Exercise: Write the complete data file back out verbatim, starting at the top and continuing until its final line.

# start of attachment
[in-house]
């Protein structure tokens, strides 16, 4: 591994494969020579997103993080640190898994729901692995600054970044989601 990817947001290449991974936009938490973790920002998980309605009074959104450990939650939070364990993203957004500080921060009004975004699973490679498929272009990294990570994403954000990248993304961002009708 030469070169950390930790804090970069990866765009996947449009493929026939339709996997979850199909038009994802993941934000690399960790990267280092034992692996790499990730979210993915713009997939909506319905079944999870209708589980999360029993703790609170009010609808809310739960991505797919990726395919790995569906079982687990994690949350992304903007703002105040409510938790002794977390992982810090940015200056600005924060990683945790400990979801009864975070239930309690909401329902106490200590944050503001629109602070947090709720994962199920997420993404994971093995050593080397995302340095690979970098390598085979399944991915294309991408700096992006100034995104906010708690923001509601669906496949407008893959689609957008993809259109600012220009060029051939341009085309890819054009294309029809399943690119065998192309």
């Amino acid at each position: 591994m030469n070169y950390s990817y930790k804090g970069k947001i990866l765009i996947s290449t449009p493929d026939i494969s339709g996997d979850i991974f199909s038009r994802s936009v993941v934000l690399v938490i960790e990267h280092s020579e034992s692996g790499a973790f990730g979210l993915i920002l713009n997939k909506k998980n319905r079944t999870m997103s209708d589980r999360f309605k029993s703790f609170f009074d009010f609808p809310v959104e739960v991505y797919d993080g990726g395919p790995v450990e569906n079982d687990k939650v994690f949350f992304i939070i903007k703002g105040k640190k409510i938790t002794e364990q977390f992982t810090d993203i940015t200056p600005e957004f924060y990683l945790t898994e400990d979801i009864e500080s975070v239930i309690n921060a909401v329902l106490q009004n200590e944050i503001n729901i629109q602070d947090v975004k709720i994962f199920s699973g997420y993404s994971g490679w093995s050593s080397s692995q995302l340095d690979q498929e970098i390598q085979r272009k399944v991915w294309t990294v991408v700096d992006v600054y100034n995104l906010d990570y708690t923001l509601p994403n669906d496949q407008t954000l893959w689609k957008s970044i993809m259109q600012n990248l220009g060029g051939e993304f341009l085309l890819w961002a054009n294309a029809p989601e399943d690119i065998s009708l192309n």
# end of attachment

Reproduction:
[in-house]
């Protein structure tokens, strides 16, 4: 591994494969020579997103993080640190898994729901692995600054970044989601 990817947001290449991974936009938490973790920002998980309605009074959104450990939650939070364990993203957004500080921060009004975004699973490679498929272009990294990570994403954000990248993304961002009708 030469070169950390930790804090970069990866765009996947449009493929026939339709996997979850199909038009994802993941934000690399960790990267280092034992692996790499990730979210993915713009997939909506319905079944999870209708589980999360029993703790609170009010609808809310739960991505797919990726395919790995569906079982687990994690949350992304903007703002105040409510938790002794977390992982810090940015200056600005924060990683945790400990979801009864975070239930309690909401329902106490200590944050503001629109602070947090709720994962199920997420993404994971093995050593080397995302340095690979970098390598085979399944991915294309991408700096992006100034995104906010708690923001509601669906496949407008893959689609957008993809259109600012220009060029051939341009085309890819054009294309029809399943690119065998192309």
């Amino acid at each position: 591994m030469n070169y950390s990817y930790k804090g970069k947001i990866l765009i996947s290449t449009p493929d026939i494969s339709g996997d979850i991974f199909s038009r994802s936009v993941v934000l690399v938490i960790e990267h280092s020579e034992s692996g790499a973790f990730g979210l993915i920002l713009n997939k909506k998980n319905r079944t999870m997103s209708d589980r999360f309605k029993s703790f609170f009074d009010f609808p809310v959104e739960v991505y797919d993080g990726g395919p790995v450990e569906n079982d687990k939650v994690f949350f992304i939070i903007k703002g105040k640190k409510i938790t002794e364990q977390f992982t810090d993203i940015t200056p600005e957004f924060y990683l945790t898994e400990d979801i009864e500080s975070v239930i309690n921060a909401v329902l106490q009004n200590e944050i503001n729901i629109q602070d947090v975004k709720i994962f199920s699973g997420y993404s994971g490679w093995s050593s080397s692995q995302l340095d690979q498929e970098i390598q085979r272009k399944v991915w294309t990294v991408v700096d992006v600054y100034n995104l906010d990570y708690t923001l509601p994403n669906d496949q407008t954000l893959w689609k957008s970044i993809m259109q600012n990248l220009g060029g051939e993304f341009l085309l890819w961002a054009n294309a029809p989601e399943d690119i065998s009708l192309n």